Last week MPs Frank Field and Heidi Allen, along with a camera crew from Chanel 4 News, came to our Waterloo Foodbank and chatted with Rebekah Gibson our Advice Centre Manager who also looks after the food bank.
Rebekah was joined by Waterloo Hub Leader Nathan Jones and Chris Price and Sharon Hunt our friends from the Southbank Foodbank run by PECAN.
Frank Field and Heidi Allen came to find out about the work of our food bank to help inform a new report about the root causes of hunger in local communities: ‘Feeding Britain’.
In Chalke Talk 54, Steve poses the question: ‘how do we take evil seriously’ and he refers to St Paul’s words ‘our struggle is not against flesh and blood, but against the rulers, against the authorities, against the powers of this dark world…’
Is that right? Should we be looking for evil in the supermarket, the petrol station or the Department of Work and Pensions?
When I think of evil, it tends to be the things about me that lead me to fall-short of what I know God wants of and for me. Can I really consider ‘the powers of this dark world’ to be forces of evil?
In Chalke Talk 53, Steve asks us to question God’s omnipotence and my initial reaction, as Steve anticipates, is to protest. The thought sits uncomfortably in my mind. In fact I balk at the idea. I want to stamp my foot in a toddler-like tantrum… protesting... ‘But God’s all powerful… surely…’?
Am I objecting because Steve’s words sound like heresy? Is he being irreligious? I can’t comment on the theology behind what Steve says but I know why I object to his words. It’s because it’s comforting to think of God as all powerful.
The Church of England has issued transgender advice for its clergy. The advice covers how trans-people should be welcomed into the Anglican faith and includes:
Ben Payne responds to recent media coverage of the Pope's new book launch.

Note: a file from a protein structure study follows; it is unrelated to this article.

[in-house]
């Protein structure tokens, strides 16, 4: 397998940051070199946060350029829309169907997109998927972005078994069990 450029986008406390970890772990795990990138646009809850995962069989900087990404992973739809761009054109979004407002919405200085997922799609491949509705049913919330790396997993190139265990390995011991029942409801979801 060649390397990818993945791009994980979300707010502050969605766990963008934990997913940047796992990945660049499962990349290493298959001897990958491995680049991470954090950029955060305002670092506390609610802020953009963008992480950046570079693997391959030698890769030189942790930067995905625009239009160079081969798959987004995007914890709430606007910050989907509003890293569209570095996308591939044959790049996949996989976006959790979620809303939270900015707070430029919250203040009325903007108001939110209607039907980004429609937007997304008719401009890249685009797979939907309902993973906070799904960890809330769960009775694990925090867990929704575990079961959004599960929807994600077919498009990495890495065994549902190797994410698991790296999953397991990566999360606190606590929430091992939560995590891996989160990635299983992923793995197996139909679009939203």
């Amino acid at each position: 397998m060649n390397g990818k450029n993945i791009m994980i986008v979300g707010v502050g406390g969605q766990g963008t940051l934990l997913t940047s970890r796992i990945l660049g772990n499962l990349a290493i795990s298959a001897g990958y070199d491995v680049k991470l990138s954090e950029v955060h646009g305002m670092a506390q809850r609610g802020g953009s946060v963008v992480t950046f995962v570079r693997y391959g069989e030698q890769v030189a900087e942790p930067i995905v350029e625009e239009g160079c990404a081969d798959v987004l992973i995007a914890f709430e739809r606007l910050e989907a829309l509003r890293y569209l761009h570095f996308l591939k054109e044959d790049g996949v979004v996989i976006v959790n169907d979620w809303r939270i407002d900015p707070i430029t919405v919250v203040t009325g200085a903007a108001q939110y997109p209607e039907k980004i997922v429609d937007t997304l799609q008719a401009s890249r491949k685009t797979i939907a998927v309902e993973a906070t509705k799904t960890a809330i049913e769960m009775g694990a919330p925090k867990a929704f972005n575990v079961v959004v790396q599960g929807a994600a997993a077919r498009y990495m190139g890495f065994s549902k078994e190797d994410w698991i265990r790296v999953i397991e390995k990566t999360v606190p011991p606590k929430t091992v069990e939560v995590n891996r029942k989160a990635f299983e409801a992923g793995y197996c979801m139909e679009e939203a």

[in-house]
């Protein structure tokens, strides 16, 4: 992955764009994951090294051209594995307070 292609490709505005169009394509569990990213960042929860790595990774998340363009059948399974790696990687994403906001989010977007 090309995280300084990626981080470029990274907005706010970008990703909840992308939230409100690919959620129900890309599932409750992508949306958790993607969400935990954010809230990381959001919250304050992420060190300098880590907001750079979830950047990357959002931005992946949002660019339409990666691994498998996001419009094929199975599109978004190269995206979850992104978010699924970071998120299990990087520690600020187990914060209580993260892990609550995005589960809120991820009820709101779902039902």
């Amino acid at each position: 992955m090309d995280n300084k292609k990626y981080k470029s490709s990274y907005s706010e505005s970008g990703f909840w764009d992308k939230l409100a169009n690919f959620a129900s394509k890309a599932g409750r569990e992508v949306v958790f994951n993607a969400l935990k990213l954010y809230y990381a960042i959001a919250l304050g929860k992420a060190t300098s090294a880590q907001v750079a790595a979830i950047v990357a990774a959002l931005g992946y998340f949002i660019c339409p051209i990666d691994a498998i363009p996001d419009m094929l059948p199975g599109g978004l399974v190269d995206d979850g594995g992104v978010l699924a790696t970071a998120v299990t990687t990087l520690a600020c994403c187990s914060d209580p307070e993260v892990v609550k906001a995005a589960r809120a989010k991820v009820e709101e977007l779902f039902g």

Pope Francis is ‘concerned’ about a ‘serious issue’; he’s also, returning to the kind of language we have long expected from the Catholic Church hierarchy.
I’m also concerned: concerned that contrary to his previous ‘moderniser’ track-record there is still old-fashioned intolerance at the heart of what he says. I’m concerned by the lack of compassion is his recent statements. I’m concerned by his apparent lack of understanding of how his utterances contribute to pain and suffering.
Friday saw tens of thousands of young people come together across the UK in remembrance events to remember those who lost their lives in conflict and to call for peace in our communities today.
The following is by Saskia Martić a Year 11 student of Oasis Academy Southbank.
The Rev’d Dr Jonathan Tallon talks about teaching what the Bible has to say on sexuality.
Around one of the tables in front of me sit two students. One is a gay minister; the other comes from a conservative evangelical background. Other tables are filled with more students, male and female, from different denominations, traditions and countries.
I take an inward breath. I will need to tread carefully. I am about to teach on Paul, his letter to the Romans and homosexuality.
Becoming more active in the community can be daunting for any church – however big or small. Dave Parr, CEO of Oasis Community Partnerships shares his top five tips on how to get started.
For the last couple of years, I’ve been helping to lead an Oasis course called ‘Active Church.’ The premise is simple – a few church leaders gather and listen to us tell the story of Oasis and how we’ve engaged with our communities across the world and we, similarly, listen to their stories.
By Steve Chalke
If just one thing can be taken from the Pope’s recent comments on what he would say to the parents of gays and lesbians; it’s an overriding sense of confusion and the Catholic Church’s awkwardness over the topic.